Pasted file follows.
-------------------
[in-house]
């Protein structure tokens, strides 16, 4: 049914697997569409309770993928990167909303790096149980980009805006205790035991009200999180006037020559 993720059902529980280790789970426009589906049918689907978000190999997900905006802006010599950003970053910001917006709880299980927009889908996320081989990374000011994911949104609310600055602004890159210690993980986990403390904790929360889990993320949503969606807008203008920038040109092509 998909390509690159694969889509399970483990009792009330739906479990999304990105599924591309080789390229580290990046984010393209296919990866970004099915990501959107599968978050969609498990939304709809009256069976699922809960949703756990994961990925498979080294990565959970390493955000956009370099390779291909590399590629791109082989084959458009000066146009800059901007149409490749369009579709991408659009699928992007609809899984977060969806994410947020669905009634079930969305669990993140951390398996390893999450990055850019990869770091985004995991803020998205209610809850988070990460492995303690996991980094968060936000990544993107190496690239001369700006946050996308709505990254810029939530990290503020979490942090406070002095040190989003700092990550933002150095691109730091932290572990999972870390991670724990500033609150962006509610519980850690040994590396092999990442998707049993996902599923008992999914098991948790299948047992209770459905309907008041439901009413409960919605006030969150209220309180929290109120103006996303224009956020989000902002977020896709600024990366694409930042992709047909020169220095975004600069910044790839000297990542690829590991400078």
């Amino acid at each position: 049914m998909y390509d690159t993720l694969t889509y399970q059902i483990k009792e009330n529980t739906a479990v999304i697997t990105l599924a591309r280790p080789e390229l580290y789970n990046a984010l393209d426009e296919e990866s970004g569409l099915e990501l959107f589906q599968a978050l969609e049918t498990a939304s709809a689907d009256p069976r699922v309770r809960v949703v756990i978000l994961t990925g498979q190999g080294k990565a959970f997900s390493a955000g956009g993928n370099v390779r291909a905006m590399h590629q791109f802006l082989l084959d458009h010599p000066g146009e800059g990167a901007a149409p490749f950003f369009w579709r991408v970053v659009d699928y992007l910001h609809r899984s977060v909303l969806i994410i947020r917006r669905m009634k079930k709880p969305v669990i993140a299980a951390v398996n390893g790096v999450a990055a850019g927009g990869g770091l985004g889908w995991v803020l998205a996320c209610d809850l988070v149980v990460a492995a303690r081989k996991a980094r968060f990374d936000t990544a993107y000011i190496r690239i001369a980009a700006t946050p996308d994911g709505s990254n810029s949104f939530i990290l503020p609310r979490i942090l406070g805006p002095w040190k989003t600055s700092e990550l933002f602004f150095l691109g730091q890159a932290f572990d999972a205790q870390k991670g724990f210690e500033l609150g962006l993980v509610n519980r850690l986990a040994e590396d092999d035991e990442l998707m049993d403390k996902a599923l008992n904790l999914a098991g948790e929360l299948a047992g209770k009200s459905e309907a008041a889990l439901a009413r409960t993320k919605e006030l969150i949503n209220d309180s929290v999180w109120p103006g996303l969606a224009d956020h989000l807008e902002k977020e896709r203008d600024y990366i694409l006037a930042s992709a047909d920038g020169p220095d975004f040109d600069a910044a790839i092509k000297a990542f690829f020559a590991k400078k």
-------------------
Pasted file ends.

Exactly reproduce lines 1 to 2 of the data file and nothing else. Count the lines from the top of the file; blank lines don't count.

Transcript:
[in-house]
């Protein structure tokens, strides 16, 4: 049914697997569409309770993928990167909303790096149980980009805006205790035991009200999180006037020559 993720059902529980280790789970426009589906049918689907978000190999997900905006802006010599950003970053910001917006709880299980927009889908996320081989990374000011994911949104609310600055602004890159210690993980986990403390904790929360889990993320949503969606807008203008920038040109092509 998909390509690159694969889509399970483990009792009330739906479990999304990105599924591309080789390229580290990046984010393209296919990866970004099915990501959107599968978050969609498990939304709809009256069976699922809960949703756990994961990925498979080294990565959970390493955000956009370099390779291909590399590629791109082989084959458009000066146009800059901007149409490749369009579709991408659009699928992007609809899984977060969806994410947020669905009634079930969305669990993140951390398996390893999450990055850019990869770091985004995991803020998205209610809850988070990460492995303690996991980094968060936000990544993107190496690239001369700006946050996308709505990254810029939530990290503020979490942090406070002095040190989003700092990550933002150095691109730091932290572990999972870390991670724990500033609150962006509610519980850690040994590396092999990442998707049993996902599923008992999914098991948790299948047992209770459905309907008041439901009413409960919605006030969150209220309180929290109120103006996303224009956020989000902002977020896709600024990366694409930042992709047909020169220095975004600069910044790839000297990542690829590991400078």